Happily N'Ever After Review

The wizard of Fairy Tale Land is going on holiday. The golf in Scotland is just too good to turn down and so he magics up a portal and, before stepping through it, hands his staff to his assistants Munk (Wallace Shawn) and Mambo (Andy Dick) and asks that they take care over the balance of good and evil in the world. Clicking his fingers to transform his dress robes into tartan, he vanishes. Munk and Mungo look at the scales that balance the world...and begin to fret. Each story in Fairy Tale Land either ends happily or not - Rumpelstiltskin either snatches the baby or not, Jack slays the giant at the top of the beanstalk or he gets trampled up - and it is these scales that tip the balance. And that night, Cinderella is going to the ball!

Unfortunately, that night Ella's wicked stepmother, Frieda (Sigourney Weaver), walks up the stairs to the wizard's rooms in the castle to discover what it is that goes on there. Munk and Mambo try and frighten her away but their plan backfires. She takes hold of the magic staff, shoos Munk and Mambo away on a magic carpet and strikes the floor beneath the scales, sending out a signal to all of the fairy tales villains across Fairy Tale Land to gather at the wizard's castle. Rumpelstiltskin, three witches, wolves and a giant are amongst those who arrive. Meanwhile, Ella, from dancing with the Prince at the ball, turns back into rags earlier than expected. She's not around to her wicked stepmother announce the end of happy endings but she suspects something is wrong. With Rick, the castle dishwasher, she sets off to put an end to the crisis in Fairy Tale Land. But she arrives too late to stop Frieda, who, before the assembled monsters, says that she has had enough of happy ever after. From now on it will be happily never after!

Although Shrek was very far from being perfect, its first twenty minutes was s swift sprint through traditional fairy tales. Granted, many of these references, to those with a little behind-the-scenes knowledge, might not have been anything more than Jeffrey Katzenberg cocking a snook at his previous employers but they passed quickly by assisted in quickly establishing what audiences could expect from Shrek. One of the reasons why Shrek worked so well is that this was merely an introduction to the story of Shrek and Donkey that was to follow. Unfortunately, Happily N'Ever After doesn't have very much more than this, offering the audience the sight of, as the wickedness takes hold, Rapunzel being pulled out of her tower by the hair, a very dim Prince Charming going missing and seven southern-fried dwarves (Cletus, Billy Bob, Bubba and the like) defending their home by shooting their sacks of diamonds, rubies and emeralds at the witches that fly overhead.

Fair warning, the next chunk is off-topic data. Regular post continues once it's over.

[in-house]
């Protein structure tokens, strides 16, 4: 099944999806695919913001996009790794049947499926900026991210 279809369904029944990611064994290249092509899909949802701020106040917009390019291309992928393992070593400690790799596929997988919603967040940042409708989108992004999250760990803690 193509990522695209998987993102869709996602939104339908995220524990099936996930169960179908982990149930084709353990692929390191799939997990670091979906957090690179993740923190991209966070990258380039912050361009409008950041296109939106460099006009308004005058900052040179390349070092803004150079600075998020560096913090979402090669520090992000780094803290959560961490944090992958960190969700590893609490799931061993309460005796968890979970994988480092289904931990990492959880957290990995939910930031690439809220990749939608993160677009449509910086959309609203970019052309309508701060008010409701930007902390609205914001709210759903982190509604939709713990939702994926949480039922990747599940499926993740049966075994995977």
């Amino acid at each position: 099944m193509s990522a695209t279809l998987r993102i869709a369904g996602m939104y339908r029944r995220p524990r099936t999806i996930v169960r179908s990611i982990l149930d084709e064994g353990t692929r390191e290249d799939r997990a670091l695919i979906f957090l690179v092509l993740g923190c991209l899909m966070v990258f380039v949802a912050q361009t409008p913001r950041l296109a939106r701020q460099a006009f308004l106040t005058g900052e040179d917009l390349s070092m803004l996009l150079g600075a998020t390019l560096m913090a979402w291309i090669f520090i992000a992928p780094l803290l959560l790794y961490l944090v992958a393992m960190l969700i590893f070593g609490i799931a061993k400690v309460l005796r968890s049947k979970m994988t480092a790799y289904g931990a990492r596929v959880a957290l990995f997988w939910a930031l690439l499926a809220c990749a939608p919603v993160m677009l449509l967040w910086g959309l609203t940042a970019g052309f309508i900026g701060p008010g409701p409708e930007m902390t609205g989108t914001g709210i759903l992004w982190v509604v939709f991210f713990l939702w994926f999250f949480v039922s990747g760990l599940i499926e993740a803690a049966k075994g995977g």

Little of this would be particularly objectionable if it was funny. It might be very original but very few films are. The problem with Happily N'Ever After is also the one that affected Shark Tale, leaving a children's film coming with a set of gags that no child could ever cope to comprehend. And a storyline that no adult, due to its dreadful simplicity, would ever be entertained by. As Shark Tale baffled children with gangster sharks, disco numbers, reggae jellyfish and Martin Scorcese as a puffer fish, Happily N'Ever After offers us three New Jersey gang wolves who come complete with a pastiche of The Sopranos' Woke Up This Morning and three motorbikin' witches. Is there any good reason for this? Not as far as this viewer can tell, leaving us with the feeling that, even if it has such a thing, Happily N'Ever After's cupboard of new ideas is rather threadbare.

All that is good about Happily N'Ever After comes from elsewhere. Patrick Warburton is very good as the dim Prince Charming but this is Emperor's New Groove's Kronk by another name. Although, even with a virtual reprise of an earlier role, his stupidity is not half as charming nor as funny as it was with Disney. Wallace Shawn is effectively replaying his part from The Princess Bride while Sarah Michelle Gellar and Freddie Prinze Jr. are a pairing that challenges the viewer to think of one with less romantic spark between them. There was more of a romantic frisson between Tom Hanks and Wilson in Castaway than there is between Prinze Jr. and Gellar, with the only surprise in Happily N'Ever After being that they are a married couple. If there is one positive memory to take from Happily N'Ever After, it is Sigourney Weaver's playing of Frieda. With no small amount of class, she steals the film away entirely from Gellar, Prinze Jr, Shawn and Carlin and it's something of a shame that she doesn't wreak sufficient havoc across Fairy Tale Land to live for another day.